Braxton has refused commissions for the past forty years, so it was perhaps fortunate happenstance that the veteran composer's new music coincided with Jazztopad's world premieres program.

With Braxton using multiple reeds and trumpeter Taylor Ho Bynum affecting almost as many changes including a wide variety of mutes—hat for one—the duo gave a wonderful display of virtuosity, searching for the broadest possible spectrum of sonorities. Their dialog, abstract and heady at times, was underpinned by Dan Peck's bowels-of-the-earth, bottom-end rumblings and the contrasting timbre of Shelly Burgon and Jacqueline Kerrod's quietly explorative, dual harps.

Both harpists had previously worked with Braxton on his operatic works but this was the first time for either in one of his small ensembles. Perhaps for this reason, and given that the band hit the NFM stage after only one full rehearsal, their roles occasionally felt a little peripheral and it wasn't until half-way through the hour-long performance that they featured prominently—ushering in Braxton's most lyrical, lulling playing. It will be interesting to see how the harps' improvisations grow into the music as this quintet gets further gigs under its belt.

With scores marked by Braxton's famously complex system of wavy lines of multiple colors in front of each of the players, there were clearly several layers of improvisation permeating the composed framework. At its densest, this avant-garde chamber orchestra's collective voice was somewhat chaotic, though rising-falling patterns of intensity—punctuated by brief pockets of silence—defined the shape of the music.

Bass saxophone, tuba and trombone combined in darkly atmospheric conference before ceding way to the harps for a brief moment of outright protagonism—first agitated and restless, then ethereal. The quintet reunited, flared up once more in close-knit patterns of push and pull, unity and abrasion before quietly expiring, with Braxton signalling the end by introducing the quintet members. The NFM audience rose as one to Braxton, Ho Bynum, Peck, Burgon and Kerrod, its enthusiastic applause an acknowledgment of a courageous and fascinating performance.

Henri Texier Hope Quartet

If Abdullah Ibrahim's late withdrawal from Jazztopad 2015 was a disappointment, then the news that Henri Texier's Hope Quartet was standing in would have thrilled all those familiar with any stage of the veteran bassist's fifty-year career. An early collaborator with Jean-Luc Ponty, Texier played with Bud Powell and Kenny Clarke while still in his teens and has created a lengthy discography as leader alongside the likes of Aldo Romano, Daniel Humair, Louis Sclavis and Bojan Z.

A revered figure on both sides of the Atlantic, Texier has also collaborated with Phil Woods, Lee Konitz, Don Cherry, Kenny Wheeler, Joe Lovano and Bill Frisell, among many others. Few bassists can boast Texier's resume, nor the chops-cum-musicality of the French bassist/composer.

On the up-tempo opener "Mapuche," alto saxophonist Sebastien Texier and baritone saxophonist Francois Corneloup slid between sinewy melodic unison lines and ripping solos over drummer Louis Moutin and Texier's relentlessly driving rhythms. The quartet followed the same formula on the swinging "Clouds Warriors" with an infectious melodic hook transferred from horns to bass and back again; Moutin lifted an already rocking tune with an incendiary drum solo before the quartet returned to the head.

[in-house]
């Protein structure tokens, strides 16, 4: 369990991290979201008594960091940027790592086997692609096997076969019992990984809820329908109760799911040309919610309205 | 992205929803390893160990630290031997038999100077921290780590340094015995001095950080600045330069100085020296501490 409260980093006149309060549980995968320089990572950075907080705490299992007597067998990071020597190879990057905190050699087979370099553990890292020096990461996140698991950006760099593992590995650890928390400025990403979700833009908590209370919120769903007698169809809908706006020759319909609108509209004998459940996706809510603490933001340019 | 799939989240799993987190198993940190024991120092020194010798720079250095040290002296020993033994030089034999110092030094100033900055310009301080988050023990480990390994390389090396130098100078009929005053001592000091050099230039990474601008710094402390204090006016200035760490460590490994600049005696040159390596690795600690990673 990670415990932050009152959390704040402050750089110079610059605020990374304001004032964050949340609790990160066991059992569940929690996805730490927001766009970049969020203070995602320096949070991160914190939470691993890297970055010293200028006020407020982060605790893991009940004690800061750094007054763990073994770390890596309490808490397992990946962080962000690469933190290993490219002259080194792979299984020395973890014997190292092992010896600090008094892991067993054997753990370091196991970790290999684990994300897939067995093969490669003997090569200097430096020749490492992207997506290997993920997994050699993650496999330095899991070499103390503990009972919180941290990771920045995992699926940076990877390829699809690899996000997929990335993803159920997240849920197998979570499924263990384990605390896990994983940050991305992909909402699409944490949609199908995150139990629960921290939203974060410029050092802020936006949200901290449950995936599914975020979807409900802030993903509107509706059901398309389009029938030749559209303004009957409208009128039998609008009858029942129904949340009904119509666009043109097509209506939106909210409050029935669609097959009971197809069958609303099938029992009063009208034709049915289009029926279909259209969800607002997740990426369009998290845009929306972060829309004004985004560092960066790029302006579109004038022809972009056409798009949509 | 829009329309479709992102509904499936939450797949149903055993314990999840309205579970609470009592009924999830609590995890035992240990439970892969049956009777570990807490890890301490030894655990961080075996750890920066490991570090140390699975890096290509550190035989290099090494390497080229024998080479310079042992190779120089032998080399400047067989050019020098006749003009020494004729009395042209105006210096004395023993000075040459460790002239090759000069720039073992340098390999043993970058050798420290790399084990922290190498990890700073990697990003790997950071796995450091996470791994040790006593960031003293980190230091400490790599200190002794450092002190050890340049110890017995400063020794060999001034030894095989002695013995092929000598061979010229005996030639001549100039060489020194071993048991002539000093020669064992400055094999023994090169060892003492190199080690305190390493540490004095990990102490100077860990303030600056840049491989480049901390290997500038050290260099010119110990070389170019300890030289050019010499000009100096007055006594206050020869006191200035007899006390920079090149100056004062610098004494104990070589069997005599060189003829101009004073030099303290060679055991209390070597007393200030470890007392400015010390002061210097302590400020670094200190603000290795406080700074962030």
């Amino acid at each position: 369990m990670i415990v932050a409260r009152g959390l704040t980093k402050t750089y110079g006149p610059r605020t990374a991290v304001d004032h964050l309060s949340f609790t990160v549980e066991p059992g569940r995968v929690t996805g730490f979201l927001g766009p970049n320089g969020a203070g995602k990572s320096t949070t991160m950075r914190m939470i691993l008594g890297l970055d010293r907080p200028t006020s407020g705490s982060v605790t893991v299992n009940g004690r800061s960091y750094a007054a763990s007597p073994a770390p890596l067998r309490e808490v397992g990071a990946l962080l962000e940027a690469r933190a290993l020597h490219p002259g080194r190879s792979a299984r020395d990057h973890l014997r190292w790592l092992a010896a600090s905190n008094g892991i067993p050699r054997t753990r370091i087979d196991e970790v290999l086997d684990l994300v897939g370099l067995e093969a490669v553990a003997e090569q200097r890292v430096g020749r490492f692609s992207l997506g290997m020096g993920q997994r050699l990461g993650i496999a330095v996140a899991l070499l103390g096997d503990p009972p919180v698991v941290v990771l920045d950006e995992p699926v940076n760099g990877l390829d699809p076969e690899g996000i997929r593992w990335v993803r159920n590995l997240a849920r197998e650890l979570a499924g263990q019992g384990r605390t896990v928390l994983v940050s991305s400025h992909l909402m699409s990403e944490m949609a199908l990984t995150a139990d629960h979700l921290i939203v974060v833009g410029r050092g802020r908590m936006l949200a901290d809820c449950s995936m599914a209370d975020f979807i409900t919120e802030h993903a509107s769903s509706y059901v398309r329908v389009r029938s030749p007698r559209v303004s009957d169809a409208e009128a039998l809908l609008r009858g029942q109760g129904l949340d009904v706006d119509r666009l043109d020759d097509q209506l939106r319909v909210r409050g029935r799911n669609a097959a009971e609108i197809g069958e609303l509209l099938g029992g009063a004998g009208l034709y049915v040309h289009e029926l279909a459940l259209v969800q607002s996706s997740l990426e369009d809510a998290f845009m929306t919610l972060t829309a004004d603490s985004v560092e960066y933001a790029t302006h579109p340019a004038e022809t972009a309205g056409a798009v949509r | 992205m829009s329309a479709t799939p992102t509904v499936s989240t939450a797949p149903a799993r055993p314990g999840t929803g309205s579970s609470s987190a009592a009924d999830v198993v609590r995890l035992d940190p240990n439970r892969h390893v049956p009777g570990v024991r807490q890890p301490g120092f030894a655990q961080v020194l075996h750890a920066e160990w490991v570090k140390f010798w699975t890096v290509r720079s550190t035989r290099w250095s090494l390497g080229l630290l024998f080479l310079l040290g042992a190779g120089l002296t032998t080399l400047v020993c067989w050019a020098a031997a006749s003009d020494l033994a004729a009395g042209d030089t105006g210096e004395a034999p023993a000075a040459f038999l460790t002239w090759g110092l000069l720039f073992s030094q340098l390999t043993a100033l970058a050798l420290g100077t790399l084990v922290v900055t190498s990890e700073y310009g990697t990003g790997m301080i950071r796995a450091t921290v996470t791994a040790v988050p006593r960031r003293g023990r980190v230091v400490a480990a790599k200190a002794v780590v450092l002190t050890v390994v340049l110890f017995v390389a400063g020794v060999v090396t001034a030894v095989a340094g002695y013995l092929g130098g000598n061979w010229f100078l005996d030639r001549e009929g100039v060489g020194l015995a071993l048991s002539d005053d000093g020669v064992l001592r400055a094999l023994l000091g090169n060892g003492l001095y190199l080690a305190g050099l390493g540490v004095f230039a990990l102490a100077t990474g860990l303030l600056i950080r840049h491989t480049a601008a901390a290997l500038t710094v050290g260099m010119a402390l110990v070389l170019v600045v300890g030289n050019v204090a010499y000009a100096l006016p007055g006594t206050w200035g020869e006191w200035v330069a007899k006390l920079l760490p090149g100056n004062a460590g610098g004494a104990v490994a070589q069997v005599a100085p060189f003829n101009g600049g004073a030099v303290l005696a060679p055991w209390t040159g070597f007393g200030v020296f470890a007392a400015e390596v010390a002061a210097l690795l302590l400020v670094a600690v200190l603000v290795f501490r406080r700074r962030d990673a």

Nearly all the tunes were dedicated to North and South American Indians and although Paul Motian didn't fall into that category, he could have been, Texier said, "an American-Armenian Indian." The observation was made by way of introduction to "He Was Just Shining"—a gorgeous, swaying anthem peppered with lyrical solos and dedicated to the late, great drummer.

The straight-ahead "Micmac," celebrating the Indian tribe of the Atlantic region of Canada, the leisurely grooves of "Hopi" and the fiercer, war-path rhythms of the Sioux-inspired, Mingus-esque "Dakota Map" made for a rhythmically diverse set full of fine, measured soloing. Texier's solos in particular were a demonstration of the art of less is more. The rip-roaring "Comanche"—a lung-busting feature for the impressive Moutin—concluded the set and earned a standing ovation.

The quartet returned for one more and an unaccompanied bass intro announced the lilting "Sueno Canto," one of Texier's most beautiful compositions. It was the perfect note on which to end a memorable concert and the sustained applause must have sounded just as sweet to the festival organizers in light of Abdullah Ibrahim's late withdrawal.

A jam session late into the night at the funky Neon Side café/bar saw everybody let their hair down, including the festival team who must have been running on empty after ten days. Of course, it's not just ten days—there are also the months of hard work that go into the planning and preparation of such a festival and enormous credit is due to the entire Jazztopad team, from directors to volunteers, for another excellent edition.

For many people around the world these are difficult times. War, fundamentalism, economic hardship, the denial of basic human rights and mass migration are just some of the issues that affect many millions of people globally. Music can't stop wars or terror, nor can it feed the hungry or house the disposed. It has the power, however, to lift the spirits and even inspire, which is no small thing. As Anthony Braxton said during his uplifting pre-concert talk with Paul Preusser: "Music is a reminder that we are right to have hope for the future, in spite of the current complex time-cycle of the planet."

Photo Credit: Courtesy of Lukasz Rajchert

Post a comment






Read Chico Hamilton: The Master
Read Wayne Shorter: An Essential Top Ten Albums
Read John Clayton: Career Reflections
Read Fire Music: The Story of Free Jazz
Read Jon Hendricks: An Essential Top Ten Albums
Read Meet Jack DiMonte
Out and About: The Super Fans
Meet Jack DiMonte

Get more of a good thing

Our weekly newsletter highlights our top stories and includes your local jazz events calendar.